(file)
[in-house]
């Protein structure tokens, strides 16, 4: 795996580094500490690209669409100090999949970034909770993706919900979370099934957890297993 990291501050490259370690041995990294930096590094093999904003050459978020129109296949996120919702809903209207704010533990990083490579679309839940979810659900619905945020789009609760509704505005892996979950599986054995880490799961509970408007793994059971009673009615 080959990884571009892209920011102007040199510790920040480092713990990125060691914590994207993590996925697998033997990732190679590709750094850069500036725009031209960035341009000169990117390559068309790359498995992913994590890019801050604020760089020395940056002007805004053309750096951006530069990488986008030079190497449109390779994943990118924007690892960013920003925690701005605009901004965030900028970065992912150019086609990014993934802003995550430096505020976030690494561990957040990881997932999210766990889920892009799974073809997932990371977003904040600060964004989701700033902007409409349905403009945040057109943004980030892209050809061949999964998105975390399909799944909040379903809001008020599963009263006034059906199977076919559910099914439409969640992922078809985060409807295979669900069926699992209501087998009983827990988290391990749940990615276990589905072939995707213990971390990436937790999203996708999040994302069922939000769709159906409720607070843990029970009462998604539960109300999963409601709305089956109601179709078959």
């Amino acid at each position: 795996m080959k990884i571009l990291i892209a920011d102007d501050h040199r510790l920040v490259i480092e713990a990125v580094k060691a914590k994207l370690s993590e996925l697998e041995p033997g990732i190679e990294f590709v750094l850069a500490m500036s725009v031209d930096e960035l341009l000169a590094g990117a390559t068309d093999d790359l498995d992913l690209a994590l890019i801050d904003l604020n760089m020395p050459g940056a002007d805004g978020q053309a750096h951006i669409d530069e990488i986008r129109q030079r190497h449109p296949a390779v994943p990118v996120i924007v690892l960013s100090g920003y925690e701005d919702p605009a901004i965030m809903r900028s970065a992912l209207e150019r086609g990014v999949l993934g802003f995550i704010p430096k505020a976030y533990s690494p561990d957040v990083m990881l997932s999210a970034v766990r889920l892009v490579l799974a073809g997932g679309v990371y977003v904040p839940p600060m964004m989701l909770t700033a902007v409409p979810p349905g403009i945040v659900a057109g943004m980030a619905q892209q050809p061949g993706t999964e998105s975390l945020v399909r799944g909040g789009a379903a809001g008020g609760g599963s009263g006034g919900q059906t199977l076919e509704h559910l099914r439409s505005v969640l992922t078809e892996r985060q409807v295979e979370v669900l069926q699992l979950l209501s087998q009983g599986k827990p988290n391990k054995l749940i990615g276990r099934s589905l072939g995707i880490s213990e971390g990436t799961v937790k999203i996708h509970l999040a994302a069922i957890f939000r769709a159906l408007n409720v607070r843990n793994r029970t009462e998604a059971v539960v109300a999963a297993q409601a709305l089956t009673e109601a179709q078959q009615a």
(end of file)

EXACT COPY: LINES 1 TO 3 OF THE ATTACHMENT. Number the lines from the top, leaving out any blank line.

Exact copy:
[in-house]
């Protein structure tokens, strides 16, 4: 795996580094500490690209669409100090999949970034909770993706919900979370099934957890297993 990291501050490259370690041995990294930096590094093999904003050459978020129109296949996120919702809903209207704010533990990083490579679309839940979810659900619905945020789009609760509704505005892996979950599986054995880490799961509970408007793994059971009673009615 080959990884571009892209920011102007040199510790920040480092713990990125060691914590994207993590996925697998033997990732190679590709750094850069500036725009031209960035341009000169990117390559068309790359498995992913994590890019801050604020760089020395940056002007805004053309750096951006530069990488986008030079190497449109390779994943990118924007690892960013920003925690701005605009901004965030900028970065992912150019086609990014993934802003995550430096505020976030690494561990957040990881997932999210766990889920892009799974073809997932990371977003904040600060964004989701700033902007409409349905403009945040057109943004980030892209050809061949999964998105975390399909799944909040379903809001008020599963009263006034059906199977076919559910099914439409969640992922078809985060409807295979669900069926699992209501087998009983827990988290391990749940990615276990589905072939995707213990971390990436937790999203996708999040994302069922939000769709159906409720607070843990029970009462998604539960109300999963409601709305089956109601179709078959």
């Amino acid at each position: 795996m080959k990884i571009l990291i892209a920011d102007d501050h040199r510790l920040v490259i480092e713990a990125v580094k060691a914590k994207l370690s993590e996925l697998e041995p033997g990732i190679e990294f590709v750094l850069a500490m500036s725009v031209d930096e960035l341009l000169a590094g990117a390559t068309d093999d790359l498995d992913l690209a994590l890019i801050d904003l604020n760089m020395p050459g940056a002007d805004g978020q053309a750096h951006i669409d530069e990488i986008r129109q030079r190497h449109p296949a390779v994943p990118v996120i924007v690892l960013s100090g920003y925690e701005d919702p605009a901004i965030m809903r900028s970065a992912l209207e150019r086609g990014v999949l993934g802003f995550i704010p430096k505020a976030y533990s690494p561990d957040v990083m990881l997932s999210a970034v766990r889920l892009v490579l799974a073809g997932g679309v990371y977003v904040p839940p600060m964004m989701l909770t700033a902007v409409p979810p349905g403009i945040v659900a057109g943004m980030a619905q892209q050809p061949g993706t999964e998105s975390l945020v399909r799944g909040g789009a379903a809001g008020g609760g599963s009263g006034g919900q059906t199977l076919e509704h559910l099914r439409s505005v969640l992922t078809e892996r985060q409807v295979e979370v669900l069926q699992l979950l209501s087998q009983g599986k827990p988290n391990k054995l749940i990615g276990r099934s589905l072939g995707i880490s213990e971390g990436t799961v937790k999203i996708h509970l999040a994302a069922i957890f939000r769709a159906l408007n409720v607070r843990n793994r029970t009462e998604a059971v539960v109300a999963a297993q409601a709305l089956t009673e109601a179709q078959q009615a």